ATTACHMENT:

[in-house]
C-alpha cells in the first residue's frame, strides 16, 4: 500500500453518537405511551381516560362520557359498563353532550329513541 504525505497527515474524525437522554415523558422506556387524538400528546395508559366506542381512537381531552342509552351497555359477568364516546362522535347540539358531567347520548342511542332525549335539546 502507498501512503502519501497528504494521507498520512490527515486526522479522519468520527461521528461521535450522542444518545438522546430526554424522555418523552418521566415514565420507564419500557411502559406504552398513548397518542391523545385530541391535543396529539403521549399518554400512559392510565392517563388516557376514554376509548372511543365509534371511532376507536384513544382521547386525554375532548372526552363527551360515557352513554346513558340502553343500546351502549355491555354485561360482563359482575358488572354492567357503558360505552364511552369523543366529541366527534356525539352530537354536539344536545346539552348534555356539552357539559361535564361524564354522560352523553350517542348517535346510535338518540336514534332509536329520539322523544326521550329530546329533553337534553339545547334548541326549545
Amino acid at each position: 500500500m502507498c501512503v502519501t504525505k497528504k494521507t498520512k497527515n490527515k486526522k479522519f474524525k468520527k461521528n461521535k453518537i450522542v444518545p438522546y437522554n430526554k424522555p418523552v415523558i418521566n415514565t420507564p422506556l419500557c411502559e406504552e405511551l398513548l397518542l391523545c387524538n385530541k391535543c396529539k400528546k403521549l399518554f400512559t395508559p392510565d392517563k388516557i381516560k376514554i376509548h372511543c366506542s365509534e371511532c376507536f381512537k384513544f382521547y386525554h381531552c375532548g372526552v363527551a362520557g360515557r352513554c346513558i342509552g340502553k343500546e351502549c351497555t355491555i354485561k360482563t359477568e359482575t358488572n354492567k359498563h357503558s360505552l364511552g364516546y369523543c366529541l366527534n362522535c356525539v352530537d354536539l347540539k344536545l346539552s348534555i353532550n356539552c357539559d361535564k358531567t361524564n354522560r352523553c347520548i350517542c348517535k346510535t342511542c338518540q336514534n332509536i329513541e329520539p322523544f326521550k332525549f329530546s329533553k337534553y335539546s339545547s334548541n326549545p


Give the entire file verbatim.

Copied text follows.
[in-house]
C-alpha cells in the first residue's frame, strides 16, 4: 500500500453518537405511551381516560362520557359498563353532550329513541 504525505497527515474524525437522554415523558422506556387524538400528546395508559366506542381512537381531552342509552351497555359477568364516546362522535347540539358531567347520548342511542332525549335539546 502507498501512503502519501497528504494521507498520512490527515486526522479522519468520527461521528461521535450522542444518545438522546430526554424522555418523552418521566415514565420507564419500557411502559406504552398513548397518542391523545385530541391535543396529539403521549399518554400512559392510565392517563388516557376514554376509548372511543365509534371511532376507536384513544382521547386525554375532548372526552363527551360515557352513554346513558340502553343500546351502549355491555354485561360482563359482575358488572354492567357503558360505552364511552369523543366529541366527534356525539352530537354536539344536545346539552348534555356539552357539559361535564361524564354522560352523553350517542348517535346510535338518540336514534332509536329520539322523544326521550329530546329533553337534553339545547334548541326549545
Amino acid at each position: 500500500m502507498c501512503v502519501t504525505k497528504k494521507t498520512k497527515n490527515k486526522k479522519f474524525k468520527k461521528n461521535k453518537i450522542v444518545p438522546y437522554n430526554k424522555p418523552v415523558i418521566n415514565t420507564p422506556l419500557c411502559e406504552e405511551l398513548l397518542l391523545c387524538n385530541k391535543c396529539k400528546k403521549l399518554f400512559t395508559p392510565d392517563k388516557i381516560k376514554i376509548h372511543c366506542s365509534e371511532c376507536f381512537k384513544f382521547y386525554h381531552c375532548g372526552v363527551a362520557g360515557r352513554c346513558i342509552g340502553k343500546e351502549c351497555t355491555i354485561k360482563t359477568e359482575t358488572n354492567k359498563h357503558s360505552l364511552g364516546y369523543c366529541l366527534n362522535c356525539v352530537d354536539l347540539k344536545l346539552s348534555i353532550n356539552c357539559d361535564k358531567t361524564n354522560r352523553c347520548i350517542c348517535k346510535t342511542c338518540q336514534n332509536i329513541e329520539p322523544f326521550k332525549f329530546s329533553k337534553y335539546s339545547s334548541n326549545p